The light would still be travelling towards us and then there is this cosmic body in the middle of the light beam blocking the rest of the light beam to come to us. Will we see the cosmic body yet? No, we will not; because we will still be seeing the star as all what we receive is the light from the star.
If the cosmic body blocked the light some two light years away from earth, then it would take us two years to see that cosmic body. And it is not just light and visibility to the telescopes. Whatever device you use and whatever ray you are looking for, you will not see the body yet because the light from that body has not reached you.
If that body was travelling closer to the speed of light, then when you realize that there is something, that thing would already be closer to you.
So we don’t really see everything in our vicinity. We are living in the present but all what we see in the skies are past events. The universe is a tale telling book for us to say what happened. It does not allow us to know what is happening right now.
It becomes even confusing when we know that the light does not essentially travel in linear paths. Forget about your science teacher; they just taught you the syllabus. Light bends over larger objects with larger masses. It was proven that light bent over the sun when it came by it from some distinct star.
This is because the gravity is so big near the sun that even the light travelling closer to it would be pulled a bit in.
If we imagined a star from around a hundred billion years away from us; then how many stars are there in between? How many masses would the light have to pass by? The weirdest of all aspects of astronomy and the most important elements of the entire universe are the black holes.
They are the power houses of galaxies. They are the ones that limit the star formation in a galaxy and they manage the mass of a galaxy by eating the mass and also pushing the gas dust away from forming new stars. These black holes are so dense that they hold around half a percent of the entire mass of a galaxy.
Imagine a galaxy with some hundred million stars. Then the black hole in the middle of it should weigh the equivalent of at least around five hundred thousand stars. The volume of the black hole is so tiny that the gravity in it is almost infinitive. Can you imagine how much a beam of light travelling by a black hole would bend?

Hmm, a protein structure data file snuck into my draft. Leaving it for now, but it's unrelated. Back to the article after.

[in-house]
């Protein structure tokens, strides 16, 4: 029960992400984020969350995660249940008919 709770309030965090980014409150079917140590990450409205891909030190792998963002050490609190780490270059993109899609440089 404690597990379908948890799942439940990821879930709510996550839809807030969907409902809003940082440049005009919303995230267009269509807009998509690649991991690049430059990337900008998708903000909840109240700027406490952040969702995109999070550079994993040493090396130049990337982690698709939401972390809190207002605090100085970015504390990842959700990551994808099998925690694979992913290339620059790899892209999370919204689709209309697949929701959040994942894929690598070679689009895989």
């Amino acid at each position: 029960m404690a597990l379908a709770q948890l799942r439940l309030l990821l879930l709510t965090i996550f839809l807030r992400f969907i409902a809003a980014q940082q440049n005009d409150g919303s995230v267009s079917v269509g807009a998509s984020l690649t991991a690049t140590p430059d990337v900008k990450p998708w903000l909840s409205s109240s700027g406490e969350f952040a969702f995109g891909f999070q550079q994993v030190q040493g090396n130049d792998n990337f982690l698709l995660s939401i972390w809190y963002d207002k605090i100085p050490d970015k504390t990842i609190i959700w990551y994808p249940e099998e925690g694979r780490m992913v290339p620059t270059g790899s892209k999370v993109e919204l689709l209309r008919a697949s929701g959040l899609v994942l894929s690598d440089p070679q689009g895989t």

Think of the comets that come by the sun and how their paths are changed. It is exactly what would be happening to light that falls near the stars. The closer the light goes by, the more the bending effect would be. Like the comets hitting and disintegrating into the sun, there will be light that hits the black hole and gets consumed.
There would also be light that is closer enough to be pulled by the black hole but not close enough to be consumed. These beams of lights will have largely varying trajectories. Some beams that were coming towards the earth would even turn back and travel away from earth just like the comets do upon coming closer to the sun.
The closer the galaxies are to us, the more that they are going to reflect the cosmic light away from us. This will again hide much of the contents in the universe that we think we know. Again; it is not just light, the X-rays, the gamma rays, the radio waves and photons of any kind would be affected in the same way.
We are not allowed to know what is happening out there right now.
Our own galaxy has a black hole in the centre of it. Anything that we see in that direction that does not belong to our galaxy is not where we think it is. Our black hole is tremendously pulling light and causing curvature in the path of the light. So, all what we see as coming behind our galaxy is not really from behind our galaxy; those are to the sides of galaxy.
It is only the light from them are diverted to come to us in a way that we think that the light is coming from right behind the galaxy. And all what seems to be in the sides of our galaxy are not really there because they are too far from us and they are being interacted by too many pieces of masses before reaching us.
The only way to find out the real path of light from one star to us would be to know exactly all the masses that are on the way of the light. Our current way of understanding the masses in between involves measuring the light emitted by those stars in some forms always.
This only loops it up to us seeing only the past and the illusion of the universe and not the real one.
There is a way. We have to start mapping from the earth. We have to take the earth as the center of the universe once again. Back to the square once again; we have to perceive that the earth is the center of the universe. Why? Because everything else we see in the heavens are not there.
We have to take a 3D map which is possible now with computers. Then we have to mark the center of the map as the earth. Then we have to go with the objects that are closer to us; starting from our moon. Mapping first object would only be in a 2D perspective if we did take the earth as a dot in the map.